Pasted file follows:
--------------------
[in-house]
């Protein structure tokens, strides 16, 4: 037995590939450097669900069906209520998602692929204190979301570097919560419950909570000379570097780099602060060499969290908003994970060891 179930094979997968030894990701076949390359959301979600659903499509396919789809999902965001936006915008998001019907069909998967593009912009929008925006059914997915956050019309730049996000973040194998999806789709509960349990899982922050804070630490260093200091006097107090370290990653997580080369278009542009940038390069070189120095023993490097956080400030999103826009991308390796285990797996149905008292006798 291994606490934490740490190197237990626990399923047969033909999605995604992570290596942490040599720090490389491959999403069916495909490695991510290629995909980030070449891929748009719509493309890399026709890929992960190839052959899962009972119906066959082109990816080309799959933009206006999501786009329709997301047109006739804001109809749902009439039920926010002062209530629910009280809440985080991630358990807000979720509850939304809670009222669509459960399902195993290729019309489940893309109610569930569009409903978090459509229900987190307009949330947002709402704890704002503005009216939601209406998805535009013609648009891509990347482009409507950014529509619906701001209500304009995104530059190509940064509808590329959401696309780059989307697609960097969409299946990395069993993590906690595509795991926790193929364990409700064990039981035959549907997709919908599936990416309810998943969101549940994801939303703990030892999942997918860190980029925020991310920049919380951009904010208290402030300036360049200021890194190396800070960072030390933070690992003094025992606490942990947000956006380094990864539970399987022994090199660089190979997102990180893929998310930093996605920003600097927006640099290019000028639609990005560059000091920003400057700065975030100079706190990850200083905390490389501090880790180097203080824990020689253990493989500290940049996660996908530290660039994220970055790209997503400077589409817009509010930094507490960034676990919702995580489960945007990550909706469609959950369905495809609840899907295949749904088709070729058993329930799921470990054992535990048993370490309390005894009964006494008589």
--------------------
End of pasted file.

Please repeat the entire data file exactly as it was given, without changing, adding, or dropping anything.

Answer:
[in-house]
């Protein structure tokens, strides 16, 4: 037995590939450097669900069906209520998602692929204190979301570097919560419950909570000379570097780099602060060499969290908003994970060891 179930094979997968030894990701076949390359959301979600659903499509396919789809999902965001936006915008998001019907069909998967593009912009929008925006059914997915956050019309730049996000973040194998999806789709509960349990899982922050804070630490260093200091006097107090370290990653997580080369278009542009940038390069070189120095023993490097956080400030999103826009991308390796285990797996149905008292006798 291994606490934490740490190197237990626990399923047969033909999605995604992570290596942490040599720090490389491959999403069916495909490695991510290629995909980030070449891929748009719509493309890399026709890929992960190839052959899962009972119906066959082109990816080309799959933009206006999501786009329709997301047109006739804001109809749902009439039920926010002062209530629910009280809440985080991630358990807000979720509850939304809670009222669509459960399902195993290729019309489940893309109610569930569009409903978090459509229900987190307009949330947002709402704890704002503005009216939601209406998805535009013609648009891509990347482009409507950014529509619906701001209500304009995104530059190509940064509808590329959401696309780059989307697609960097969409299946990395069993993590906690595509795991926790193929364990409700064990039981035959549907997709919908599936990416309810998943969101549940994801939303703990030892999942997918860190980029925020991310920049919380951009904010208290402030300036360049200021890194190396800070960072030390933070690992003094025992606490942990947000956006380094990864539970399987022994090199660089190979997102990180893929998310930093996605920003600097927006640099290019000028639609990005560059000091920003400057700065975030100079706190990850200083905390490389501090880790180097203080824990020689253990493989500290940049996660996908530290660039994220970055790209997503400077589409817009509010930094507490960034676990919702995580489960945007990550909706469609959950369905495809609840899907295949749904088709070729058993329930799921470990054992535990048993370490309390005894009964006494008589």